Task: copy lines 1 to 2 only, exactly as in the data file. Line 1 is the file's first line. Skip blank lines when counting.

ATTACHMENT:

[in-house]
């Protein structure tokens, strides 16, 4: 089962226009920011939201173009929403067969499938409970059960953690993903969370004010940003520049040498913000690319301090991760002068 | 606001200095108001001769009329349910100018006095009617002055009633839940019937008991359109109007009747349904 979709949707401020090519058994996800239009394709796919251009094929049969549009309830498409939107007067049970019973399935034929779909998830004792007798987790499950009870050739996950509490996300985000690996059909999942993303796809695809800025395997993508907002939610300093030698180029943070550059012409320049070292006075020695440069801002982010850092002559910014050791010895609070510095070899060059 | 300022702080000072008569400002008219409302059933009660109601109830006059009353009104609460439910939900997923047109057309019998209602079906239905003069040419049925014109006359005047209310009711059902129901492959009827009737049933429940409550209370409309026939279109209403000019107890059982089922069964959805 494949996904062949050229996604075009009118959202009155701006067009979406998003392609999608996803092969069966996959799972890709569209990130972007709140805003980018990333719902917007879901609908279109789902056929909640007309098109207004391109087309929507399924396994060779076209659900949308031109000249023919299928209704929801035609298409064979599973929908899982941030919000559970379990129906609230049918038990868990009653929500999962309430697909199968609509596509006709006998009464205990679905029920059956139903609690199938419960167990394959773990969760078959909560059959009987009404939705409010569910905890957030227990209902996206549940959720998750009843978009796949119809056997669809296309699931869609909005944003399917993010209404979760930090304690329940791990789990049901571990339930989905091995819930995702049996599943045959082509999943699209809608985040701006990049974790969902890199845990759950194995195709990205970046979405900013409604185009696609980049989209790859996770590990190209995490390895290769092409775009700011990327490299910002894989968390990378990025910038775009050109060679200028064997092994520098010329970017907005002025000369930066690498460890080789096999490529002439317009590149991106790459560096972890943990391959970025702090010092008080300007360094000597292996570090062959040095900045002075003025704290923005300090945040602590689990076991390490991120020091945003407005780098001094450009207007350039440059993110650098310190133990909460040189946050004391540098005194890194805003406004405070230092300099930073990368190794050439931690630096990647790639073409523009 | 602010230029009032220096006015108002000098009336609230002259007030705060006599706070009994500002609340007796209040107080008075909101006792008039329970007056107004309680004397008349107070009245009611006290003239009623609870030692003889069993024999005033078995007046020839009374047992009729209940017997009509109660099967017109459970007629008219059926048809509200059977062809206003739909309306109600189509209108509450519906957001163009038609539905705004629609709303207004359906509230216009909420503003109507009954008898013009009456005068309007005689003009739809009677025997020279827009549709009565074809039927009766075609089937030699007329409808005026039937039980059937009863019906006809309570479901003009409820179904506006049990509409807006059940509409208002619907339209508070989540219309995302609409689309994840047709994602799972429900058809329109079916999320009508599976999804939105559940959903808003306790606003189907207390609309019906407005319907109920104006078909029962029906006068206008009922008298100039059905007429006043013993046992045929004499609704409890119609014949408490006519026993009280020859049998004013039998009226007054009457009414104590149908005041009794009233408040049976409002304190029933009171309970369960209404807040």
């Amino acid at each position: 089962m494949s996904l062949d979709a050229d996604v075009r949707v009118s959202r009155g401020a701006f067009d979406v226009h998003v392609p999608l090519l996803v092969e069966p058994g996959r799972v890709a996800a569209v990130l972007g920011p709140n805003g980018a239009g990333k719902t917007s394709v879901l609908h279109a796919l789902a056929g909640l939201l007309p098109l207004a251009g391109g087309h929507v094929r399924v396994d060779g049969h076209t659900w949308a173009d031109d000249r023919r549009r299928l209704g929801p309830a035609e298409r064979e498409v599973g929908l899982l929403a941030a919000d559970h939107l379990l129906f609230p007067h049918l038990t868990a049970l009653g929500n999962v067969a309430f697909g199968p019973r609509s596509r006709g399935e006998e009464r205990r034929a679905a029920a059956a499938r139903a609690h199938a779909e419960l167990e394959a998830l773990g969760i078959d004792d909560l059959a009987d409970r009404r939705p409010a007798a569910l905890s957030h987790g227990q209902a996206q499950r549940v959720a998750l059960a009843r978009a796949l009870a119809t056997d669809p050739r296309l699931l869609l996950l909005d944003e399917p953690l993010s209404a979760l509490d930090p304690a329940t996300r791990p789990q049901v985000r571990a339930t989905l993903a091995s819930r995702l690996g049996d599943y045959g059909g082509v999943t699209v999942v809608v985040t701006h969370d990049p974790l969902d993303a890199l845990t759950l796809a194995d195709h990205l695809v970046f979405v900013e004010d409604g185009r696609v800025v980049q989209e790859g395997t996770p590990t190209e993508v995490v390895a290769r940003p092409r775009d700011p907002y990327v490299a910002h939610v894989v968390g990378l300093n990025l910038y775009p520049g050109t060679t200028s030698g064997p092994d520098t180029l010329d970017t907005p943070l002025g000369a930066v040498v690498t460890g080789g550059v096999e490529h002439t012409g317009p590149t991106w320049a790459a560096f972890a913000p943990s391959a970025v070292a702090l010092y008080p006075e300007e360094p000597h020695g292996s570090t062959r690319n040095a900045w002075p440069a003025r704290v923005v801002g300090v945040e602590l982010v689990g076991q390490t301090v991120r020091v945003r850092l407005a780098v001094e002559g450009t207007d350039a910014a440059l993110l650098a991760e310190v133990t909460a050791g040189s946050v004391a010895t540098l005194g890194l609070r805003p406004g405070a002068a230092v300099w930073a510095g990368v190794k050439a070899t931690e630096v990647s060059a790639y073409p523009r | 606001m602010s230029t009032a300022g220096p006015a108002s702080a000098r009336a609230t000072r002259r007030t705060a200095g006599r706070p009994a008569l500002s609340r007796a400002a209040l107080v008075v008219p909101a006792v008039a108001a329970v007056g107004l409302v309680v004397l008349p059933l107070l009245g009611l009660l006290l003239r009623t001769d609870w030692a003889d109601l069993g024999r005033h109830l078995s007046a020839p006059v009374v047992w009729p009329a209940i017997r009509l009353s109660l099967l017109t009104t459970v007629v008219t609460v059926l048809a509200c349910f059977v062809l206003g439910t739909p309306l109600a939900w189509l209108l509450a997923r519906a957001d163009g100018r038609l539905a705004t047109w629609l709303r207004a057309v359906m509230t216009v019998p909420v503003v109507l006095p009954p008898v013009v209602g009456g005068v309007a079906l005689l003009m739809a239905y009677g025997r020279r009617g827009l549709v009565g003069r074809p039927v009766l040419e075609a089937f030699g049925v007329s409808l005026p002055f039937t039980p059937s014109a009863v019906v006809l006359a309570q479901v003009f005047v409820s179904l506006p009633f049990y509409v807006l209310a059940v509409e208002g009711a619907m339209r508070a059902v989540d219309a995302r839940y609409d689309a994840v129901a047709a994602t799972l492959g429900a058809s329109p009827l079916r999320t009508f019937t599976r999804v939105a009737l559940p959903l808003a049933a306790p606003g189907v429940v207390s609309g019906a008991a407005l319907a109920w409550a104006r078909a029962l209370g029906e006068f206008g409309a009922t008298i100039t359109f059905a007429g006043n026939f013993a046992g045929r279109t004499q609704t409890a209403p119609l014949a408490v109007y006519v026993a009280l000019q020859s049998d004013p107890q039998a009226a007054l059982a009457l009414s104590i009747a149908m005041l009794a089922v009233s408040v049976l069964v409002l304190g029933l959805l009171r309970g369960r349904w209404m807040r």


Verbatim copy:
[in-house]
């Protein structure tokens, strides 16, 4: 089962226009920011939201173009929403067969499938409970059960953690993903969370004010940003520049040498913000690319301090991760002068 | 606001200095108001001769009329349910100018006095009617002055009633839940019937008991359109109007009747349904 979709949707401020090519058994996800239009394709796919251009094929049969549009309830498409939107007067049970019973399935034929779909998830004792007798987790499950009870050739996950509490996300985000690996059909999942993303796809695809800025395997993508907002939610300093030698180029943070550059012409320049070292006075020695440069801002982010850092002559910014050791010895609070510095070899060059 | 300022702080000072008569400002008219409302059933009660109601109830006059009353009104609460439910939900997923047109057309019998209602079906239905003069040419049925014109006359005047209310009711059902129901492959009827009737049933429940409550209370409309026939279109209403000019107890059982089922069964959805 494949996904062949050229996604075009009118959202009155701006067009979406998003392609999608996803092969069966996959799972890709569209990130972007709140805003980018990333719902917007879901609908279109789902056929909640007309098109207004391109087309929507399924396994060779076209659900949308031109000249023919299928209704929801035609298409064979599973929908899982941030919000559970379990129906609230049918038990868990009653929500999962309430697909199968609509596509006709006998009464205990679905029920059956139903609690199938419960167990394959773990969760078959909560059959009987009404939705409010569910905890957030227990209902996206549940959720998750009843978009796949119809056997669809296309699931869609909005944003399917993010209404979760930090304690329940791990789990049901571990339930989905091995819930995702049996599943045959082509999943699209809608985040701006990049974790969902890199845990759950194995195709990205970046979405900013409604185009696609980049989209790859996770590990190209995490390895290769092409775009700011990327490299910002894989968390990378990025910038775009050109060679200028064997092994520098010329970017907005002025000369930066690498460890080789096999490529002439317009590149991106790459560096972890943990391959970025702090010092008080300007360094000597292996570090062959040095900045002075003025704290923005300090945040602590689990076991390490991120020091945003407005780098001094450009207007350039440059993110650098310190133990909460040189946050004391540098005194890194805003406004405070230092300099930073990368190794050439931690630096990647790639073409523009 | 602010230029009032220096006015108002000098009336609230002259007030705060006599706070009994500002609340007796209040107080008075909101006792008039329970007056107004309680004397008349107070009245009611006290003239009623609870030692003889069993024999005033078995007046020839009374047992009729209940017997009509109660099967017109459970007629008219059926048809509200059977062809206003739909309306109600189509209108509450519906957001163009038609539905705004629609709303207004359906509230216009909420503003109507009954008898013009009456005068309007005689003009739809009677025997020279827009549709009565074809039927009766075609089937030699007329409808005026039937039980059937009863019906006809309570479901003009409820179904506006049990509409807006059940509409208002619907339209508070989540219309995302609409689309994840047709994602799972429900058809329109079916999320009508599976999804939105559940959903808003306790606003189907207390609309019906407005319907109920104006078909029962029906006068206008009922008298100039059905007429006043013993046992045929004499609704409890119609014949408490006519026993009280020859049998004013039998009226007054009457009414104590149908005041009794009233408040049976409002304190029933009171309970369960209404807040």